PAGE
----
Author J.C.L. Gibson is a fine scholar. To that end, this publication successfully nurtures a better understanding and appreciation of the Old Testament. Moreover, Gibson offers an easy writing style that offers many insightful observations that helps unlock the complexity of the language in the Old Testament.
I found Chapter one, "The Energies of the Hebrew Language," and Chapter three, "The Rhetoric of Hebrew Prose Writing," helps foster a greater appreciation of the ancient imagery and language in the Old Testament. I must admit to being only a moderate reader of the Old Testament and to having struggled over and over penetrating the secrets of the language. Hence, I found "Language and Imagery in the Old Testament" to be an excellent companion to the Bible.
Admittedly, the Old Testament is deep and open to many interpretations. Consequently, not everyone will agree with all of Gibson's conclusions. However, I have found Gibson's scholarship to be comprehensive, objective, inspiring and a good faith effort to improve our understanding of the many mysteries in the Bible.
God didn't write the Bible Jan 18, 2002
No serious person actually believes that God literally (with his own hand) "wrote" the Bible. He may have inspired its writing, but the Bible is an anthology of texts, produced over a period of more than a thousand years. Human beings wrote the texts. Human beings used literary techniques to make this book as beautiful as it could be. Some of those techniques include hyperbole, irony, metonymy, etc.
One of my favorite examples of how a study of literary techniques can enhance ones appreciation of the Bible is the merismus: a term used in rhetoric to describe a type of synecdoche in which two parts of a thing, usually the extremes, are made to stand for the whole. So, when, in Genesis, the phrase "knowledge of good and evil" is used, it quite simply means good and evil AND EVERYTHING IN BETWEEN. We can clearly see this if we think of other, similar usages: When Christ says, "I am the Alpha and the Omega" he does NOT mean "I am only the first and last letters of the Greek alphabet!" The words must be interpreted metaphorically to mean: I am the beginning and the end AND EVERYTHING IN BETWEEN. When, in our patriotic song, we sing Guthrie's words, This Land is your land, this land is my land "from California, to the New York Island / From the redwood forest, to the gulf stream waters," we don't mean only California and New york, only the Northwest and Louisiana belong to "you and me." Guthrie was using merismus to say "California to New York" AND EVERYTHING IN BETWEEN.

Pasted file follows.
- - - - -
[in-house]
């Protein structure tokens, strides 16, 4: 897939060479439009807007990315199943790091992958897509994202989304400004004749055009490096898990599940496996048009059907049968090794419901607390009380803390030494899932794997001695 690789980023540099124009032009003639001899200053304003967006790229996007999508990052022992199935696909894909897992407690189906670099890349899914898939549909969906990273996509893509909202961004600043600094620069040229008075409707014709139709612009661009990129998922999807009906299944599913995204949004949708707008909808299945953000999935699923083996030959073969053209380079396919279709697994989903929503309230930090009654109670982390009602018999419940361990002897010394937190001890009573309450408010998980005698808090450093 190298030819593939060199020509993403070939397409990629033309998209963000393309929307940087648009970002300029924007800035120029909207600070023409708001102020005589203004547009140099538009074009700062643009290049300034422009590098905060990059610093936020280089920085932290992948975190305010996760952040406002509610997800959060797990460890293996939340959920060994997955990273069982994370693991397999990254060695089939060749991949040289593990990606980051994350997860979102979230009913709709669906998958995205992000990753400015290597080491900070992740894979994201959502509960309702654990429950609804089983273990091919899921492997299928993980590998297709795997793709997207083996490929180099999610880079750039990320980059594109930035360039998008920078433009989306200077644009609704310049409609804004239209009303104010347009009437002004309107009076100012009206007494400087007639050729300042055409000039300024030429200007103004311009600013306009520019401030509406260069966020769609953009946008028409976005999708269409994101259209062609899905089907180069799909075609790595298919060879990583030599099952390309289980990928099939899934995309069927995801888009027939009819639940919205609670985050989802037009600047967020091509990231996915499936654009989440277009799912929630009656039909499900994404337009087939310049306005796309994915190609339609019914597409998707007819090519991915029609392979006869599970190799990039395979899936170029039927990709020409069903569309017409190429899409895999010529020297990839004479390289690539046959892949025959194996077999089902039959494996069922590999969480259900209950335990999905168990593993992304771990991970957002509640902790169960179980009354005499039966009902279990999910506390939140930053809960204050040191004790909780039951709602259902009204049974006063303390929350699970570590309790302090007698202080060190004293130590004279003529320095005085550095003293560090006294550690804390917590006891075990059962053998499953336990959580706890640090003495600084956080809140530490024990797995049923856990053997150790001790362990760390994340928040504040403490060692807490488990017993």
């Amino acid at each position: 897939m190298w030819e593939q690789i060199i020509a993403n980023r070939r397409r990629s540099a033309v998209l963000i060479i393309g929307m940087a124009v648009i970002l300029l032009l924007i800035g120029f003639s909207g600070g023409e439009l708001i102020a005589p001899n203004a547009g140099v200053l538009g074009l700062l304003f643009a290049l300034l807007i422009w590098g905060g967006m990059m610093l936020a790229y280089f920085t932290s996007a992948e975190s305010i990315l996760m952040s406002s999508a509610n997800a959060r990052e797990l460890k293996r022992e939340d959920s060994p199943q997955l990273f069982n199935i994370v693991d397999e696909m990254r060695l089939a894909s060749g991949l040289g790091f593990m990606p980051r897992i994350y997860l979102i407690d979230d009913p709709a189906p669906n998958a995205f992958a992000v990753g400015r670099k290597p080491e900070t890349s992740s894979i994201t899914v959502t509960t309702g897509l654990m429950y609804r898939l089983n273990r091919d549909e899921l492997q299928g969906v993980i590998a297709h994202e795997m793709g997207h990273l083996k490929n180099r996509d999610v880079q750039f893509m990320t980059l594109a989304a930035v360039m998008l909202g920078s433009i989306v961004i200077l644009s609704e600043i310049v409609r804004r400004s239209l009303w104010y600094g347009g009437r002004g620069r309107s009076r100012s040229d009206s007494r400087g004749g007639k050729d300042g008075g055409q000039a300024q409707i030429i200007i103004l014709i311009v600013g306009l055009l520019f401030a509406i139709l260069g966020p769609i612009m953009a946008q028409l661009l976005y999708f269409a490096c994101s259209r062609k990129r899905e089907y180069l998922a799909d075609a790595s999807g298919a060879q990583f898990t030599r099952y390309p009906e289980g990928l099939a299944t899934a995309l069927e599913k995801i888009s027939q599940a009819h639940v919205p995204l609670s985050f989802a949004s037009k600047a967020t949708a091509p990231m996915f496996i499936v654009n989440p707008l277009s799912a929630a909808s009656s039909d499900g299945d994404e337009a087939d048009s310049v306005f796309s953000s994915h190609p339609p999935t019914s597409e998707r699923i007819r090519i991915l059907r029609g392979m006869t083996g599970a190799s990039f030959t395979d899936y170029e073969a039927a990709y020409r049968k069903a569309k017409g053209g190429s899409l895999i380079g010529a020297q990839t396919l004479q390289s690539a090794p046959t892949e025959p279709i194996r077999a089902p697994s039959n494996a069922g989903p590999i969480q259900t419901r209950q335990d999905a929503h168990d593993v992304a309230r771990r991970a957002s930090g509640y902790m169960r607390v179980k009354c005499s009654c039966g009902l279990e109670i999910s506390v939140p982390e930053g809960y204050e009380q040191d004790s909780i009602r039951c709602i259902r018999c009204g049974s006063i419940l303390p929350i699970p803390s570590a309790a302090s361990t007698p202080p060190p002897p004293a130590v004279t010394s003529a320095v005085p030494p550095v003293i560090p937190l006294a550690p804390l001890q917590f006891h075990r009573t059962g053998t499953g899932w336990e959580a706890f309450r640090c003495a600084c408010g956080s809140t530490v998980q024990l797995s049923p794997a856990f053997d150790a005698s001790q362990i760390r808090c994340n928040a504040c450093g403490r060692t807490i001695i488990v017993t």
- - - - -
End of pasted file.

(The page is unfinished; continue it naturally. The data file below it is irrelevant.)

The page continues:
So when I read comments like those on this page that this book is "too liberal" because it offers a clearer, better understanding of the sacred text of the Bible, I want to say, "Open your mind; learn something about literary techniques like the merismus and you will be amazed at how profound the Bible really is and at how much you still need to learn about the Bible."
excellent and readable overview from a MODERATE prospective Mar 24, 2001
This book is a brief and readable analysis of the OT writings from a literary and cultural viewpoint. I would respectfully disagree with the prior reviewer that the author is a liberal. Gibson is definitely a moderate; believing in the truth and inspiration of the bible but yet willing to acknowledge that the printed words are limited by the intellectual resources of those who wrote them as well as by the characteristics of the Hebrew language in which they were written. This book is excellent for those Christians who believe that Scripture IS the word of God - but who need a little more than some of the nonsense explanations given to harmonize what the Bible says with what we see. Let's face it, the OT is a difficult body of writings - neither written as nor meant to be read as a simple bedtime story.
Extrordinarily liberal Sep 13, 2000
This book is extremely liberal in its view of the Bible. Gibson plainly states that the Bible is filled with imaginative stories, myths, and legends.
Gibson states that the Bible is full of exaggerations as a form of hyperbole. For example, he states that the 600,000 people of the Exodus was an exaggeration and that the ages of pre-Diluvians, such as Methuselah who lived 969 years, were used as hyperbole (p.14).
Gibson then goes on to indicate the story of Baalam's donkey talking is a folktale using personification as a device. He equates this to such phrases as "the trees clapped their hands" (pp 16-17).
Here are some other things that illustrate the flavor of his writing: He states that Isaiah 53 probably does not apply to Jesus (p.17); he calls King Saul "bumbling but hardly wicked" (p18); he calls Satan "God's sidekick" (p19); God lies to and deceives Adam and Eve when He tells them that they would die in the day that they ate of the tree of knowledge of good and evil because they did not physically die that day (p.23).
The rest of the book is filled with this sort of thing. I cannot recommend this book to anyone who takes the Bible seriously.